Saturday, September 12, 2009

Oracle - the future is bright

When your business goes digital you need somewhere to store the data. And that is where Oracle comes in, providing the database software that allows users to store, backup and retrieve that data easily.

Sounds pretty basic but practically every company on earth bigger than a corner shop needs a database and Oracle is the market leader.

In the UK the National Health Service is gradually moving away from patients carrying their own notes around to having central databases that store all that vital information. This is not the sort of data that can be stored in a spreadsheet or an Access database or even a free database product like mySql. The sheer quantity and confidentiality of the data means that an enterprise solution must be used and Oracle is the prime candidate.

So Oracle is in a growing market and has been for the last 30 years. But what about the financials?

ORCL has a non-GAAP trailing PE of 15 and analysts estimate that it will grow at about 15% a year for the next 5 years. It has a cash mountain of about $9 Billion which it is using to fund share buybacks, acquisitions and its recently started dividend payments. Its non-GAAP margin is 46% and this figure just keeps rising as the proportion of its income that comes from software maintenance increases.

ORCL is currently trying to purchase Sun Microsystems - a move which will see Oracle offering hardware products for the first time. It is also a great chance to increase the profitabiliy of Sun by getting its cost base under control.

My time has run out but ORCL looks good as a purchase for the very long term. With dividends, share buybacks, a cash mountain, margin expansion and constant growth it ticks all the boxes. How many companies can you say that about?

Saturday, September 05, 2009

A quick hello

Well I am still alive and investing!

Having a baby has rather impacted my morning routine hence the recent lack of posts. Hopefully I will be getting my early mornings back sometime soon!

Anyway what is the current status of my portfolio?

I am still fully invested and even have some bank shares showing a profit!

In an investment book I read it said that if you can get through a bear market without selling your shares on the way down then maybe you have the right aptitude to be a stock picker rather than just invest in the index.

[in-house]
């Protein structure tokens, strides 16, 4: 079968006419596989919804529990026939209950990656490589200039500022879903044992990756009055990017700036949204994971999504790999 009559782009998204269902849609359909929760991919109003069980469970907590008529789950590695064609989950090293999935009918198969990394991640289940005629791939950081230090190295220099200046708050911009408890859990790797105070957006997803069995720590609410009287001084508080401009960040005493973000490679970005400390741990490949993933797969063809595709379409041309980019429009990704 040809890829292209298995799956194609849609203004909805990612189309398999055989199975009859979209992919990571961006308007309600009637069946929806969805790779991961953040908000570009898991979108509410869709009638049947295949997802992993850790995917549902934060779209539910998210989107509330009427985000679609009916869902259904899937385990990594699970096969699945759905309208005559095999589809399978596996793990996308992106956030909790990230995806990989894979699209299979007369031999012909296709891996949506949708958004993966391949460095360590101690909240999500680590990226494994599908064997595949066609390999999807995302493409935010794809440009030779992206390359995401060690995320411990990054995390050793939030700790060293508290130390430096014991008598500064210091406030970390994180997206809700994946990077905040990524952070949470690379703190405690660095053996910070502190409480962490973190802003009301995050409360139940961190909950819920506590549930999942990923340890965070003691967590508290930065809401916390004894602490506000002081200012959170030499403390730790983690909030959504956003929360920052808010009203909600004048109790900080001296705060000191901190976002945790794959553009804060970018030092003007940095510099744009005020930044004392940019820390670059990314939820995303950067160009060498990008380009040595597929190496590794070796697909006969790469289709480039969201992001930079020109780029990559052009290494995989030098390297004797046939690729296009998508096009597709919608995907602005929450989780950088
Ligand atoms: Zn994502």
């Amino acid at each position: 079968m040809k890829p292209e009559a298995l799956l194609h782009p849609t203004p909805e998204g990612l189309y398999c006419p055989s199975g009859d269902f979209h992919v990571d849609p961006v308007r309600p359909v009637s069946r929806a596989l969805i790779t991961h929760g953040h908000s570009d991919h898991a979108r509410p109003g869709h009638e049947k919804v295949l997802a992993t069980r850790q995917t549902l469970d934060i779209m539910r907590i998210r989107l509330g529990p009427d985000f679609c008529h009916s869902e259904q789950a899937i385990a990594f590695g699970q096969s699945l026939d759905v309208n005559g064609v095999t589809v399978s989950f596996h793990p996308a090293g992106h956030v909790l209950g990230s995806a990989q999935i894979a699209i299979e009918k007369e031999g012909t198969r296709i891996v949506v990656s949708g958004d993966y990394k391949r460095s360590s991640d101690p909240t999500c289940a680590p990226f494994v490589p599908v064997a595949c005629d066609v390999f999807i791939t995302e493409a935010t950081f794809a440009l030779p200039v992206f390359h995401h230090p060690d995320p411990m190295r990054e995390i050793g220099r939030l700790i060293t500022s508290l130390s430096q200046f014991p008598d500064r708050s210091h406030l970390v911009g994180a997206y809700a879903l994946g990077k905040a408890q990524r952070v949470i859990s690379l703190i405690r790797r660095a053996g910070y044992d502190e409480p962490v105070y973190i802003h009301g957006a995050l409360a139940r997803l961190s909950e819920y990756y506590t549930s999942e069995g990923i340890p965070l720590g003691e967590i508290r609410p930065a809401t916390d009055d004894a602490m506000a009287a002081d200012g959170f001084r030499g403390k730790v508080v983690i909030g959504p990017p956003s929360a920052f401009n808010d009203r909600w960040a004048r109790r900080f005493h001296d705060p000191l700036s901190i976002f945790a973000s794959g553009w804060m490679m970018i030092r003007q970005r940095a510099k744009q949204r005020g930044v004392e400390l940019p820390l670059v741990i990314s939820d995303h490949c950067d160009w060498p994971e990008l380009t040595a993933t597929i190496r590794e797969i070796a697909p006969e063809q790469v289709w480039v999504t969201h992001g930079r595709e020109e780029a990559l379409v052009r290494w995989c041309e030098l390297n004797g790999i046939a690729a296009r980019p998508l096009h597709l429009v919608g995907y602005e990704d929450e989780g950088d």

So I passed that test but can I pick the right stocks?

Sometimes but I have been taught a painful lesson about diversification in the last couple of years. Being overweight banks in the summer of 2007 was not very clever but in my defense I did not buy any Northern Rock even when it looked really cheap. Secondly no one saw the banking crash coming - not the Bank Of England and certainly not the directors of the banks. So what hope did I have? Hence the need for diversification.

The good news is that one of the banks I held was Barclays which is now at 50% of its pre-crash price and could conceivably return to 2007 levels in the next 5 years. The even better news is that I bought more Barclays early this year and those purchases are now showing a gain of 160%!

The bad news is that I bought into Halifax before the crash. Those shares are showing a 95% loss and will stay in my portfolio as a lesson that even blue-chips can get things spectactularly wrong.

Regarding other companies, I am keen to buy into Oracle but as I decided that now is the wrong time to buy defensive shares (which is how I think of Oracle) I put the money into Barclays to catch some of the current recovery. This plan is turning out rather well, with those purchases showing a 20% gain over a couple of months. By the year end I will probably take the profit and put the money into ORCL.

Looking at things from 10 miles up, the current decade has been a challenging one to begin investing in! The FTSE 100 will almost certainly end the decade lower than it started it. So I don't feel too bad about showing a loss. And maybe the next decade will be like the 1990s?

That would be refreshing!